Today I received a thank you note for a gift, junk mail from an insurance agency, and the latest Poet’s & Writer’s Magazine. All these items contain ideas that other people wish to place in my head. I’m comfortable with that.

The fourth item that arrived today was different. His office sent a medical identification card. It testifies that I have a specific brand of neurosurgical implant in my brain. The note accompanying the card said it is important that I carry this card with me at all times, just as people who are allergic to penicillin or hemophiliacs do.  This card certifies that I am a metal head, which I knew, and that the metal in my head has a safe use limitation, which I did not know.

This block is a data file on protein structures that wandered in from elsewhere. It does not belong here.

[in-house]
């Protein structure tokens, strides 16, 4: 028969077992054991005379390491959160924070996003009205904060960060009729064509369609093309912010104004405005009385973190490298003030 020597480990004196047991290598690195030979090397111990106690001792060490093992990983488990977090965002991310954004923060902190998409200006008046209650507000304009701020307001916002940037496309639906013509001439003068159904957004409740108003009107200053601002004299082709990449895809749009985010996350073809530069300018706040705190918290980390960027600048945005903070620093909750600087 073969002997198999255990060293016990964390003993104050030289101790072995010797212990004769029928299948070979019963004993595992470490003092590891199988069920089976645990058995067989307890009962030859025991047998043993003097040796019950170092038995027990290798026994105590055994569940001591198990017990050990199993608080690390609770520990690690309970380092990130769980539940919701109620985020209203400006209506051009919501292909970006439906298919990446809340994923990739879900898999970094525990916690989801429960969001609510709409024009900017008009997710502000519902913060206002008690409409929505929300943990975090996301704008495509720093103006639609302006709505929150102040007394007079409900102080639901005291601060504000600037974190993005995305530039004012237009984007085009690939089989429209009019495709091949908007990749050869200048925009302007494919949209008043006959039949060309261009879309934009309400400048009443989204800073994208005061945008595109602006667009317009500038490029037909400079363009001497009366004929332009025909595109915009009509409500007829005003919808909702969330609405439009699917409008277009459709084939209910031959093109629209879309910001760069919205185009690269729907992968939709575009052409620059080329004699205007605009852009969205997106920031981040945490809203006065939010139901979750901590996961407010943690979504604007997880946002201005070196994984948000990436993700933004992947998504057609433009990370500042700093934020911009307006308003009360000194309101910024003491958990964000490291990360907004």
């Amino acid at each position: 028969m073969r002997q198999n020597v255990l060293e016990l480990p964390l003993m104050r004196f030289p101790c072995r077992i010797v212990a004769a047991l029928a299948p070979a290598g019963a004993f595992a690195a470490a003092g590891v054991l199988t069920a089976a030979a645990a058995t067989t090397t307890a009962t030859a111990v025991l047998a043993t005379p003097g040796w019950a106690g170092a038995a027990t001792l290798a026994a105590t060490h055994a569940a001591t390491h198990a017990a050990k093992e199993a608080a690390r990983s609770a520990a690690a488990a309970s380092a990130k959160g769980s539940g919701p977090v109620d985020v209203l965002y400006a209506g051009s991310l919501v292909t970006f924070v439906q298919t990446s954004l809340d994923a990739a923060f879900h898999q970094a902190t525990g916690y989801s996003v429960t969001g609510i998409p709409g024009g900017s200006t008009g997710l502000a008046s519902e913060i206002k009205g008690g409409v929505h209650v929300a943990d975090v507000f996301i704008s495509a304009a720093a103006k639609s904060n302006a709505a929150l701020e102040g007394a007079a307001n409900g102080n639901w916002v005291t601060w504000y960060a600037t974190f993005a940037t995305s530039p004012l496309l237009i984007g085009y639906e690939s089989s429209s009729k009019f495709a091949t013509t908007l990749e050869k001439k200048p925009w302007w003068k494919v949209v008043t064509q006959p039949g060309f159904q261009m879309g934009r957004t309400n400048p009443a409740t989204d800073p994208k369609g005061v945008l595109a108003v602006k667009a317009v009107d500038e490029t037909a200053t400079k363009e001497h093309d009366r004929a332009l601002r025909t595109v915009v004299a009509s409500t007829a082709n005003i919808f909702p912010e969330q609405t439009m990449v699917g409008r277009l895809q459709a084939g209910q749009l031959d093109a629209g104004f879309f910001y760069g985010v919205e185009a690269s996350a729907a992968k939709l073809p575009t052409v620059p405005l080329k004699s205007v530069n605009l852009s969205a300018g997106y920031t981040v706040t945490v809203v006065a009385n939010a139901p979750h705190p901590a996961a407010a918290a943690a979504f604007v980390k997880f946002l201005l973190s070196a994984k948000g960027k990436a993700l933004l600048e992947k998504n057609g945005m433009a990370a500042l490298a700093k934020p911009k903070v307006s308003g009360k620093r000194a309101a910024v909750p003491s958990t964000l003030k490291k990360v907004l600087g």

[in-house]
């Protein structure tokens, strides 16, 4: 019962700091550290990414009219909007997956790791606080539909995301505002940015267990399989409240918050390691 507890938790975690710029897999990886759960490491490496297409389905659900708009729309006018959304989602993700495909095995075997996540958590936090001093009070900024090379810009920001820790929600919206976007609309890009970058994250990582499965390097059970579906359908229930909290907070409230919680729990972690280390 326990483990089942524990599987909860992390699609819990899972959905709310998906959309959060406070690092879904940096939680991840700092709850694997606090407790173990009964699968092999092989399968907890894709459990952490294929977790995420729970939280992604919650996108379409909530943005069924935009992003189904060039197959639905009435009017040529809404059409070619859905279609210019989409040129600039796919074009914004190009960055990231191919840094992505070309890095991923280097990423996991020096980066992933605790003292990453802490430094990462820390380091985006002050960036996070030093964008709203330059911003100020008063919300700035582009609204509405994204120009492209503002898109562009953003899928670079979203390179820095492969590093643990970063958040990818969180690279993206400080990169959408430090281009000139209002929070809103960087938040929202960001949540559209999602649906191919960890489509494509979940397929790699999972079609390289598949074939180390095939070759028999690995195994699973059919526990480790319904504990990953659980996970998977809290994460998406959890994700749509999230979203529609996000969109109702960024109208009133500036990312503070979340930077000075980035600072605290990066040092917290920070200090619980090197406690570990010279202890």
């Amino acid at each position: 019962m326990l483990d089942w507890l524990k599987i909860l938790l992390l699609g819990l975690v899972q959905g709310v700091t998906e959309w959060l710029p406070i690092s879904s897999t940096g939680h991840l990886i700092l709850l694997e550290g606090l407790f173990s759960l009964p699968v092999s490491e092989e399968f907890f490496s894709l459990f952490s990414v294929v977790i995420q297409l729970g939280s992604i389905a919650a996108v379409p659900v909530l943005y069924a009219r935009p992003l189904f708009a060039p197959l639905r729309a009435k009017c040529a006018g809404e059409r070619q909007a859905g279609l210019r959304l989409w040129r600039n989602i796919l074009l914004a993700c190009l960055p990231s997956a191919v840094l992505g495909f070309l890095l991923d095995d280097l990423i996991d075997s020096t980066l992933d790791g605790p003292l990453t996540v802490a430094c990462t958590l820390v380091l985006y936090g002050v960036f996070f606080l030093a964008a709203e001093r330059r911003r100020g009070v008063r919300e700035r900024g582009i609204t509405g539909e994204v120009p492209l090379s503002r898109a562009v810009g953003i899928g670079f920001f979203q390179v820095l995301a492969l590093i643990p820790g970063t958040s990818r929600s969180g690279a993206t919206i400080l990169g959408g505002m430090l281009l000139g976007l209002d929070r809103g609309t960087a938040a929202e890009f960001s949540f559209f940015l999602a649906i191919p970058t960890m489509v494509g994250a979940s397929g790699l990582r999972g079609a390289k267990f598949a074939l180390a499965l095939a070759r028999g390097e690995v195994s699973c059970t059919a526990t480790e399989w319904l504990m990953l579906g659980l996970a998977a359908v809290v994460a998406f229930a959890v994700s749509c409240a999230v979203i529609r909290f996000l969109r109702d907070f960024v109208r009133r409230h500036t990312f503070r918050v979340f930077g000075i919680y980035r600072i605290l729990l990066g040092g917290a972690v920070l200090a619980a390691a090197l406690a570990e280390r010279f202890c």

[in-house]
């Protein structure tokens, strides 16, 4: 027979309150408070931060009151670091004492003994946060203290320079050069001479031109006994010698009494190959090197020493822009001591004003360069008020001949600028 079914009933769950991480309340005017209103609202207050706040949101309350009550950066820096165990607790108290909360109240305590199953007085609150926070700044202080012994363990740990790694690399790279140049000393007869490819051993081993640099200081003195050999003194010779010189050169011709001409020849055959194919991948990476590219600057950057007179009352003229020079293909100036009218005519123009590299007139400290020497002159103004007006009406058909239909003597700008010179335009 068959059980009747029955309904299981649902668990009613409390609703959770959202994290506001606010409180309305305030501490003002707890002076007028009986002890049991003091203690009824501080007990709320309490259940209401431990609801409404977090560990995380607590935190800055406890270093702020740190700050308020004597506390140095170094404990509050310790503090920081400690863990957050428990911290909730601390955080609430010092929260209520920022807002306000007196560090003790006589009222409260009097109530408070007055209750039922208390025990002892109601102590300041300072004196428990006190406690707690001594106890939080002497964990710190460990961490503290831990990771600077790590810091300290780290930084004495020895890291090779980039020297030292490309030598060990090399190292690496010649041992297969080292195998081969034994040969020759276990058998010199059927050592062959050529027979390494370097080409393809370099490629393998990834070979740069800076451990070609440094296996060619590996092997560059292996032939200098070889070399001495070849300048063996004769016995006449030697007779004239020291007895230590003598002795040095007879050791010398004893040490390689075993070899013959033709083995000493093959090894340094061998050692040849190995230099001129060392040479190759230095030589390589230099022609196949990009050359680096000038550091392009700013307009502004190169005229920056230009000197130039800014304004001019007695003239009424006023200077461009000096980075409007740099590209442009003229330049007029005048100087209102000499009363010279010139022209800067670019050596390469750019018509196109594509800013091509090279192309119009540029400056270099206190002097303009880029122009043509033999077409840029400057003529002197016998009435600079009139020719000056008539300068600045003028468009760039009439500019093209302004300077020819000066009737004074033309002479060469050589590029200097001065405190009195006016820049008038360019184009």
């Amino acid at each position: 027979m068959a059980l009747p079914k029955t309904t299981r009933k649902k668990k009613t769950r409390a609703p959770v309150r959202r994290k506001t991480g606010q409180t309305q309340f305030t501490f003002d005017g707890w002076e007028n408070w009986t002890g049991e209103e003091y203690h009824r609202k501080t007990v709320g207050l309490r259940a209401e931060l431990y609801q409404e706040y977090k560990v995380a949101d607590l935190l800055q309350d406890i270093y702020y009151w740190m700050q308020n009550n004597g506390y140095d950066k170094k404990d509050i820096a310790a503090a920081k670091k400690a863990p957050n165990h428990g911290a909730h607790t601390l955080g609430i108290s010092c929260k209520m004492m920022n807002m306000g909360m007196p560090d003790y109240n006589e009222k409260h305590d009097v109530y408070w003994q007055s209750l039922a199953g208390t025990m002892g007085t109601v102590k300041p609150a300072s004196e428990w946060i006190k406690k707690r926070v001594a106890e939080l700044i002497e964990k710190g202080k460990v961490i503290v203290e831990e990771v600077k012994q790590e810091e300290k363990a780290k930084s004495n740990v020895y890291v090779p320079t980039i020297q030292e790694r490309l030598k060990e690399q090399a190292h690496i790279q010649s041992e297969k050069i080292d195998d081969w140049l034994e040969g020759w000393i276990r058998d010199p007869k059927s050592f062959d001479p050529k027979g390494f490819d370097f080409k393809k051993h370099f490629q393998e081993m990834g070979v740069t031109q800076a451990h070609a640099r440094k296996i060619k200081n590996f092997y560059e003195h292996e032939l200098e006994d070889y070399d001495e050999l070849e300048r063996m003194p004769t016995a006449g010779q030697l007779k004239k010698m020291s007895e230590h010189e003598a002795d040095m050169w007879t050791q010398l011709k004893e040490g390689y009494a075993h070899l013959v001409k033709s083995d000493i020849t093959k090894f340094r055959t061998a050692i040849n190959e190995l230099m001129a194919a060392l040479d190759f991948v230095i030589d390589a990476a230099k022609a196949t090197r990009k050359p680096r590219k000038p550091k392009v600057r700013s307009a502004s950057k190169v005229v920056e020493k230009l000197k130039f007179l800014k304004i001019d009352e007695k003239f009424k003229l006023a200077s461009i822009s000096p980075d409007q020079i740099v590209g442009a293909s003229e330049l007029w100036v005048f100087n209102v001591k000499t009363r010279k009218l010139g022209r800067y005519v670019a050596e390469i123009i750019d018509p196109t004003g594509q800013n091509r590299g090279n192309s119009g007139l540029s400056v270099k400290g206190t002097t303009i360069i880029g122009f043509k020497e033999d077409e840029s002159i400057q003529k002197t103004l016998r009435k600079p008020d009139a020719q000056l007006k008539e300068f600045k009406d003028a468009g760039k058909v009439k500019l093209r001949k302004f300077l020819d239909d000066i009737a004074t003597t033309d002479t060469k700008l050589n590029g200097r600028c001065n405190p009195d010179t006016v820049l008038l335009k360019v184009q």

The reason given for carrying the card is that the alloys in my head can set off airport security systems. This makes the idea of travel even more fun. From now on I won’t just take off my shoes and belt, and emptying my pockets. Now I need to divulge something inside my body that I can’t change, something that is a part of me, something that keeps me alive.

Now life in the security age gets more invasive. There is a chance of walking through the body scanner, setting off an alarm and being searched for something that can’t be seen. Is full-body groping and cavity searches in my future? It is a possibility.

The card states that the titanium clips and screws holding my head together are safe to 3.0 TESLA. What the hell does that mean? Does that mean ratings above 3.0 TESLA will heat up the metal in my head and fry my brain? Or will it corrode the device holding my artery together?